Thought experiment: think of your self in a room and you are speaking to someone who every so often writes something down.  Now imagine that same person every so often texting (or tweeting) something.  Which activity (writing or texting) involves the greatest disruption to the act of communication between you and that person?

Robert Farrow
1:02pm 9 June 2010


I really don't see that there's a difference.  Just because someone uses a pen it doesn't follow that the act of communication is less disrupted - and vice versa.

Writing on a computer or phone is a skill that most people have to concentrate on not because it's intrinsically more difficult but because we didn't grow up using them.  We used pens as children and it took us literally years to learn how to do it automatically.  But for future generations this may not be (or, more strongly, it is unlikely to be) the case.

It's not a matter of efficiency - in courtrooms, for example, the court cleric writes their notes in exactly the way you describe using a piece of technology with a keyboard. It's not two-way communication, but neither is a lecture.

Furthermore, what if I have a disability which means I find it difficult to take notes with pen and paper?  Would this be a sufficient criterion for you to 'disrupt the act of communication'?  Is it just the fact there's a (maybe noisy) keyboard involved that bothers you?  What if I'm writing my notes on a tablet PC/iPad with a stylus and then sending them to Twitter?  Is that less disruptive?

Your original objection was against multitasking and you now seem to be saying that it not about the fact that someone might be doing two things at once, but the kind of thing you're doing (and the level of cognitive adjustment involved in switching).  Personally, I think you've rather overstated the difference between writing and typing and overlooked the fact that some people are able to process information and make typed notes at the same time.  I'd be quite interested to know what you think an undisrupted act of communication is like, especially in a pedagogical context.

(Links in Cloudworks appear at the top in the next colum to the right.)

Steve Bennett
2:14pm 9 June 2010 (Edited 2:14pm 9 June 2010)

I can actually touch type - I am not looking at the keyboard while writing this.  However, recently I marked a set of students powerpoint spoken presentations (recorded).  I found I could easily write feedback on paper while listening to the presentation using a pen - in a way that I (even though I can touch type quite easiy) cannot using a keyboard.  In the Tom Angelo video he says there are things we can do simultaneously: like walking down the street while conversing on a mobile.  But that is only because the one is so automatic that in effect we are only doing one thing.  I am merely stating that to my, anecdotal thinking, writing on paper is more automatic than typing or texting.  However, we don't just need anecdotes.  Look at the research:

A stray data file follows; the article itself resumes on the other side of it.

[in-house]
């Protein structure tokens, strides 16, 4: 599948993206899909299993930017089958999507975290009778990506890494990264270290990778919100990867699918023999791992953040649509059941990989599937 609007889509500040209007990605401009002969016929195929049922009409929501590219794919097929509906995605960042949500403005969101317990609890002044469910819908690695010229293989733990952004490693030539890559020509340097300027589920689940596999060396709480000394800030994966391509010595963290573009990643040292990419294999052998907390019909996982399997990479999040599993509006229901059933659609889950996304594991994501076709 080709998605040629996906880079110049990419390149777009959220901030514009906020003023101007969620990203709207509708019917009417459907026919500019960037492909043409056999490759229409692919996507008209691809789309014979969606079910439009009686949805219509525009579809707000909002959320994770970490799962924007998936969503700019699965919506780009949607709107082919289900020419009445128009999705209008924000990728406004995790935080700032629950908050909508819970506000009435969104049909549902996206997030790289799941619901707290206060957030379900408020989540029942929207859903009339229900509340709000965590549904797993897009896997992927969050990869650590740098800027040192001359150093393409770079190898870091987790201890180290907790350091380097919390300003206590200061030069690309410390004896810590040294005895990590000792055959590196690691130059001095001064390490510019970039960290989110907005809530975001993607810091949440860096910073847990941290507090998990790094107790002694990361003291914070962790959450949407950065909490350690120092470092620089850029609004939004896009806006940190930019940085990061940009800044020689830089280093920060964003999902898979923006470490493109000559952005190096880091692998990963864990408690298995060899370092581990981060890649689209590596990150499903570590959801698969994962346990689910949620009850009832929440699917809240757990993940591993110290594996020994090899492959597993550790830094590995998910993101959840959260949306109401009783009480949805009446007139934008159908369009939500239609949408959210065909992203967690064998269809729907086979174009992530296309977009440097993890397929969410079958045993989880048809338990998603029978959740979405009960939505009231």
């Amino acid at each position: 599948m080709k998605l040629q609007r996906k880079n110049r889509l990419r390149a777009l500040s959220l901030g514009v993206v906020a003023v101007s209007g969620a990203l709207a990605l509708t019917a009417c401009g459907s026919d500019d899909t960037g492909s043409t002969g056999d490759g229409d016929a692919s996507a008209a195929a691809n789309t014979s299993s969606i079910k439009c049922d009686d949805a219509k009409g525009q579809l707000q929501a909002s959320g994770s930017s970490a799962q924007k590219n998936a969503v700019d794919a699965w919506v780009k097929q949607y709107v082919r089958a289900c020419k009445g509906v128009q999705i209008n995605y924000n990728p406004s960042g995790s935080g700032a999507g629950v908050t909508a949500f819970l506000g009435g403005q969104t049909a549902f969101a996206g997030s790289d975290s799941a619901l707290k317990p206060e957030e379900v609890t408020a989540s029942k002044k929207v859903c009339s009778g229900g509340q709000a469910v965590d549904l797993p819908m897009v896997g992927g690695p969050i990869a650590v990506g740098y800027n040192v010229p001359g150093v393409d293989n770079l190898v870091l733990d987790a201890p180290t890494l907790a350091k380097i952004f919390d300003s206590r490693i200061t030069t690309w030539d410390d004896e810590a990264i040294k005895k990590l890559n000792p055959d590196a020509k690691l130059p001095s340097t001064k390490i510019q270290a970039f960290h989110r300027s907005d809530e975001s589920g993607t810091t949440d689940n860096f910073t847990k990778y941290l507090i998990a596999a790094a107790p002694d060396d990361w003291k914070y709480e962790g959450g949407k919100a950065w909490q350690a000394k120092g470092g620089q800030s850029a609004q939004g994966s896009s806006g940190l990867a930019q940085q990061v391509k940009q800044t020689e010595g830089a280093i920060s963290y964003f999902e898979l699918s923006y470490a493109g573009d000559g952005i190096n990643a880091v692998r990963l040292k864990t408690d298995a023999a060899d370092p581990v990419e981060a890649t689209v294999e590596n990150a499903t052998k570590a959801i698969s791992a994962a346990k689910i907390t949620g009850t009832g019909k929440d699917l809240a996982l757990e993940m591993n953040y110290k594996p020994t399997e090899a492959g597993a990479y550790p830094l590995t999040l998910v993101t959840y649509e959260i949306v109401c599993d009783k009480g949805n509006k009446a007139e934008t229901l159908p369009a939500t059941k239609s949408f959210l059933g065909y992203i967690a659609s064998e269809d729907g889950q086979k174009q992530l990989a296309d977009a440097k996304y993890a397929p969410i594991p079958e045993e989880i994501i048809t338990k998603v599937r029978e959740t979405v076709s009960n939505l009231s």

The effect of multitasking on grade performance.pdf

It is plainly clear hear, that attempting to multitask results in deteriorating performance.  To quote:

"The students participated in a class lecture and afterwards were given a quiz covering the lecture content. One-half of the participants were allowed to multitask in the form of texting during a class lecture, while the other half of the participants were not. Our findings indicate that the exam scores of students who text in class are significantly lower than the exam scores of students who do not text in class. Thus, multitasking during class is considered a distraction that is likely to result in lower grade performance."

The students participated in a class lecture and afterwards were given a quiz
covering the lecture content. One-half of the participants were allowed to multitask in the form
of texting during a class lecture, while the other half of the participants were not. Our findings
indicate that the exam scores of students who text in class are significantly lower than the exam
scores of students who do not text in class. Thus, multitasking during class is considered a
distraction that is likely to result in lower grade performance.


Mark Russell
2:30pm 9 June 2010 (Edited 2:45pm 9 June 2010)

Great discussion - thanks for being so active Steve, Robert et al.

I was thinking about this post last night and was reminded by the work of Wittrock (spell)- it's cited in Biggs' book. Where he talks about the importance of activity. And that the higher levels of activity (in this case with text) led to improved performance.I'll dig out the reference. The higher levels of activity on the text ranged from (from memory) underlining important words through to restructuring sentences.   Again, ref missing (I'm at my desk most of my text's are at my flat), but there is something about information in short term memory needs processing for it to be transfered into longer term storage. I just see a 'possible' role for Twitter here. I accept that multi-tasking might not be optimal - indeed I'm not advocating it, but tweets don't have to be done whilst we are lecturing. As you say Steve, and as I advocated a while back, it would be highly appropariate to ask students to tweet the three most important things to come from the last  30 minutes of the session- (being mindful of Bligh's work on the use of lectures!).